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How do You Thinglink?

by Patricia Merlino, ThingLink Certified Educator and Trainer

Six years ago I first discovered ThingLink. There was only one way to ThingLink with interactive images.ThingLink has come a long way. Now, there are multiple ways toThingLink. Interactive images expanded with many new features, Google integration, and an extensive library of icons. Thinglink 360 combines virtual reality images with interactivity making an immersive experience even more engaging.  ThingLink video combines with interactions as viewers watch transforming passive to active learning. The question of “How do you Thinglink?” is certainly one to ponder. There are options.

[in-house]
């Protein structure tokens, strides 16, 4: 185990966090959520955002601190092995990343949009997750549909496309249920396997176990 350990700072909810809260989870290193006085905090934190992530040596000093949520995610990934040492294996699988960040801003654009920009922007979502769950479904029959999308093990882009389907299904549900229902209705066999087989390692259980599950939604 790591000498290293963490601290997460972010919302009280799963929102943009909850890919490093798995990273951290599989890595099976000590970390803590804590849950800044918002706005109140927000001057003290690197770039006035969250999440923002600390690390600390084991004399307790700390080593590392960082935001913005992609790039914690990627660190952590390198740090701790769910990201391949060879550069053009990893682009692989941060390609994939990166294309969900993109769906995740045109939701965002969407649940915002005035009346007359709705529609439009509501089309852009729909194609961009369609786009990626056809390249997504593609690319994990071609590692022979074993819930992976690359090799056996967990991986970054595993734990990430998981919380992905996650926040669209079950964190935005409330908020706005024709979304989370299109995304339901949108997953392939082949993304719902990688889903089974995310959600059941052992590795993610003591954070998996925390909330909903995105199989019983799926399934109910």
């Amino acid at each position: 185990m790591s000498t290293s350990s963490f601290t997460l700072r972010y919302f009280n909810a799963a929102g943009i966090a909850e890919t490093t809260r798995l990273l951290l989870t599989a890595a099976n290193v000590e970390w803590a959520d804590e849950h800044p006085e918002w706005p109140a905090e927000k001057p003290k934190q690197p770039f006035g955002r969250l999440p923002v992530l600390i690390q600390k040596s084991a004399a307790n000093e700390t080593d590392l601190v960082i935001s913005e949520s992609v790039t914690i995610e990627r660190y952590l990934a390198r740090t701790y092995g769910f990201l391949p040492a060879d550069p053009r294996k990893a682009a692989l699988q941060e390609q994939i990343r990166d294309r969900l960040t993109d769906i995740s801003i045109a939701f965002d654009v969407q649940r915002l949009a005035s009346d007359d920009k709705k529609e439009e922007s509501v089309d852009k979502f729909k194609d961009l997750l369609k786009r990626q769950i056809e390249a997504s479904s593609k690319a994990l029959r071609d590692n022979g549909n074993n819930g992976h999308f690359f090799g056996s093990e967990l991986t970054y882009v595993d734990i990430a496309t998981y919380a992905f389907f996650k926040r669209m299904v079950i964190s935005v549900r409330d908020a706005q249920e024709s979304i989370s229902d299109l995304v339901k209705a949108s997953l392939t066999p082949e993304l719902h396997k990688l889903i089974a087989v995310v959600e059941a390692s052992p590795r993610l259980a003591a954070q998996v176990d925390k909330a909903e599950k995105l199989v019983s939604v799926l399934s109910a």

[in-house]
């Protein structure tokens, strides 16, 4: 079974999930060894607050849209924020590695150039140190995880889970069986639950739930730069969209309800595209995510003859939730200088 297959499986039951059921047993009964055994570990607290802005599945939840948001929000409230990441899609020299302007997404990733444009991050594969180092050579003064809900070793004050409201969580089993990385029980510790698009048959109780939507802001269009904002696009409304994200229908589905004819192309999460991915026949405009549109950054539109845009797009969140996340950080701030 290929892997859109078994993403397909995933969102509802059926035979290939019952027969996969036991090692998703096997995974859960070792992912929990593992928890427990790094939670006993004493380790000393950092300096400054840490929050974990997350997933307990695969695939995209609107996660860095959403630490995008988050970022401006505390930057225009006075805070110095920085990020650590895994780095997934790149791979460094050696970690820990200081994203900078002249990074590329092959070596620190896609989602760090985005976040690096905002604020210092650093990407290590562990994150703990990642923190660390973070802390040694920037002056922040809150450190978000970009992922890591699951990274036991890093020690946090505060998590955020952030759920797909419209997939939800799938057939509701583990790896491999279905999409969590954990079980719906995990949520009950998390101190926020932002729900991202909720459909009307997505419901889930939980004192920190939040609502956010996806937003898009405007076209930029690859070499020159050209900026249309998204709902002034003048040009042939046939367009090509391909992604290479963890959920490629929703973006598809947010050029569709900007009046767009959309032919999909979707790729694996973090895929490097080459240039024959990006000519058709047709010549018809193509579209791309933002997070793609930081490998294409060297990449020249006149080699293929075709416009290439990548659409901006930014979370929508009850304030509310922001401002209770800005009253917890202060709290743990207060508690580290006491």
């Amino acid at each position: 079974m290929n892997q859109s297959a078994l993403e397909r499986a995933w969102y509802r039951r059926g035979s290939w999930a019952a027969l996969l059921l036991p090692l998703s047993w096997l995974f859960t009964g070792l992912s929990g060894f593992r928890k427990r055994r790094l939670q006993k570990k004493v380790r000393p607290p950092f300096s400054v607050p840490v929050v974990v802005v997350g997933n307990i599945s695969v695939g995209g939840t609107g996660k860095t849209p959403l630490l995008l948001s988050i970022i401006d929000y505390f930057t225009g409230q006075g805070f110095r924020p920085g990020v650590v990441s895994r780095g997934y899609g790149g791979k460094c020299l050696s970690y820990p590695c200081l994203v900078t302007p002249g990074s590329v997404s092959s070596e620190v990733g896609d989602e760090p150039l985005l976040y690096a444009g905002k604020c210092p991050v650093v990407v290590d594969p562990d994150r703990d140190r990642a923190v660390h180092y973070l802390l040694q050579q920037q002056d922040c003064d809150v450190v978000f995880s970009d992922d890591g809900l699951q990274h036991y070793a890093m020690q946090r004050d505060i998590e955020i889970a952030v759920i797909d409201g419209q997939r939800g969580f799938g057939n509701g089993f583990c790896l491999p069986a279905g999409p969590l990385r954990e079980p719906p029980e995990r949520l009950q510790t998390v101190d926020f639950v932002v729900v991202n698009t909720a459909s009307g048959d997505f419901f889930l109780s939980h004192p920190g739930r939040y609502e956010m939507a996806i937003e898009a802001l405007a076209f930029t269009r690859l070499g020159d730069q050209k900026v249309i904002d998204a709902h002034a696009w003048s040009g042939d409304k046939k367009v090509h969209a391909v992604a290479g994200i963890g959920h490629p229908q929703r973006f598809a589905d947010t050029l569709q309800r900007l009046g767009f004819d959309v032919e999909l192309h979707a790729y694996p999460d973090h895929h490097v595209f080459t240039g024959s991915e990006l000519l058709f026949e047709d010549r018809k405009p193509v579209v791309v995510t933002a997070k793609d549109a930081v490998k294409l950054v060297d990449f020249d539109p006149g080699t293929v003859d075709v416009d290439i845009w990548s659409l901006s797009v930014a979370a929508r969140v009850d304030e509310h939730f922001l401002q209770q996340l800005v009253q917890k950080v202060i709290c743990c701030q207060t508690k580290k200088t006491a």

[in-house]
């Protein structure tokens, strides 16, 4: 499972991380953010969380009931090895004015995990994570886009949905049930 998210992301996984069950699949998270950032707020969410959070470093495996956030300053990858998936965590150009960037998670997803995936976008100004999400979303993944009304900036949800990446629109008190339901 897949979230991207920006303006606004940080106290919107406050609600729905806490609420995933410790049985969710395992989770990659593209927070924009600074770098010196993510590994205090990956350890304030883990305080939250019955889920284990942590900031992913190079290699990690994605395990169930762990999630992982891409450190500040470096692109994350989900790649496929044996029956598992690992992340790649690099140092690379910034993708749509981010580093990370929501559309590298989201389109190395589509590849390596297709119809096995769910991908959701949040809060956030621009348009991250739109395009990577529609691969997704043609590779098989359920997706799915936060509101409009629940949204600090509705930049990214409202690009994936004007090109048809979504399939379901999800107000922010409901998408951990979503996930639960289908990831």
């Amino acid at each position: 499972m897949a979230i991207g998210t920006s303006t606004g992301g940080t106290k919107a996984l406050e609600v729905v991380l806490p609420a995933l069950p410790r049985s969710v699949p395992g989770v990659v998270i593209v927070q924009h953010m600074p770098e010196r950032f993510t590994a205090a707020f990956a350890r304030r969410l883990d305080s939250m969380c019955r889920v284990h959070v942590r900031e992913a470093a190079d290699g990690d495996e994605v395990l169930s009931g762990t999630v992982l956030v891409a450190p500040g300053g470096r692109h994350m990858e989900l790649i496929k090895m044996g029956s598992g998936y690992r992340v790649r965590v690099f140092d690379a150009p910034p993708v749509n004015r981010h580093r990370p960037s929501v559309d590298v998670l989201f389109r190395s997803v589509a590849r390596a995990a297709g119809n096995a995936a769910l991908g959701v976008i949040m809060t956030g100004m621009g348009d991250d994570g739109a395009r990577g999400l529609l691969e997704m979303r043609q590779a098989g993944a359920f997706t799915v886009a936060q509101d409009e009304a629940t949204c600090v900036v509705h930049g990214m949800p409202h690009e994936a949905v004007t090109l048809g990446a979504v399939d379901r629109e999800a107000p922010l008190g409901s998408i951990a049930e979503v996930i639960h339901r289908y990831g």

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ThingLink Teacher Challenge June Update

The ThingLink Teacher Challenge is going strong at the end of June. If you haven’t joined us yet, this would be a great time to get started! We’ve launched 3 activities to date. Participants will find they can complete all three of them in about 2-4 hours, depending on your experience level, and the depth of the activity you design. Here is a summary of resources to help everyone stay on track during this self-paced PD opportunity in June and July.